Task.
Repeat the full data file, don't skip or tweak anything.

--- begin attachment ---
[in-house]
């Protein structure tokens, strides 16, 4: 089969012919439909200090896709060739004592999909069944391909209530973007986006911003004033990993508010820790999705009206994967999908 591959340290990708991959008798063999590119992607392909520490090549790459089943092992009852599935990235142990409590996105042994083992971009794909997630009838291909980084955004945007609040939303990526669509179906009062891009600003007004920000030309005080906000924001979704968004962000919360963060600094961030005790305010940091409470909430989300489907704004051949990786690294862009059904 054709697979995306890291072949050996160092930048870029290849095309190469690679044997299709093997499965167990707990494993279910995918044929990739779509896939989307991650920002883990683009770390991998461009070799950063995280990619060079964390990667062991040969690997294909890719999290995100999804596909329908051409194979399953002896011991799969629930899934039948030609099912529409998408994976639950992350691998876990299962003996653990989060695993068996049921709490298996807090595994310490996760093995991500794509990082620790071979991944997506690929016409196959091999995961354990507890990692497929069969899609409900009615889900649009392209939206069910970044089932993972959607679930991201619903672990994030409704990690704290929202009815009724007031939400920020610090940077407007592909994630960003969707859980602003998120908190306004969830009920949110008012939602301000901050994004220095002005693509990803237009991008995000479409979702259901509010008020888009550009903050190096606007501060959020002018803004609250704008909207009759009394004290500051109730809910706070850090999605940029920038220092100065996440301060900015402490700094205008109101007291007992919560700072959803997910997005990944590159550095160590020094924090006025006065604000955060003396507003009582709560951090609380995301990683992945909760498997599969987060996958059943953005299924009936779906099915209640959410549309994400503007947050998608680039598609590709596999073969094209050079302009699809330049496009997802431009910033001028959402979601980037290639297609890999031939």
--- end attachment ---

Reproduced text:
[in-house]
């Protein structure tokens, strides 16, 4: 089969012919439909200090896709060739004592999909069944391909209530973007986006911003004033990993508010820790999705009206994967999908 591959340290990708991959008798063999590119992607392909520490090549790459089943092992009852599935990235142990409590996105042994083992971009794909997630009838291909980084955004945007609040939303990526669509179906009062891009600003007004920000030309005080906000924001979704968004962000919360963060600094961030005790305010940091409470909430989300489907704004051949990786690294862009059904 054709697979995306890291072949050996160092930048870029290849095309190469690679044997299709093997499965167990707990494993279910995918044929990739779509896939989307991650920002883990683009770390991998461009070799950063995280990619060079964390990667062991040969690997294909890719999290995100999804596909329908051409194979399953002896011991799969629930899934039948030609099912529409998408994976639950992350691998876990299962003996653990989060695993068996049921709490298996807090595994310490996760093995991500794509990082620790071979991944997506690929016409196959091999995961354990507890990692497929069969899609409900009615889900649009392209939206069910970044089932993972959607679930991201619903672990994030409704990690704290929202009815009724007031939400920020610090940077407007592909994630960003969707859980602003998120908190306004969830009920949110008012939602301000901050994004220095002005693509990803237009991008995000479409979702259901509010008020888009550009903050190096606007501060959020002018803004609250704008909207009759009394004290500051109730809910706070850090999605940029920038220092100065996440301060900015402490700094205008109101007291007992919560700072959803997910997005990944590159550095160590020094924090006025006065604000955060003396507003009582709560951090609380995301990683992945909760498997599969987060996958059943953005299924009936779906099915209640959410549309994400503007947050998608680039598609590709596999073969094209050079302009699809330049496009997802431009910033001028959402979601980037290639297609890999031939």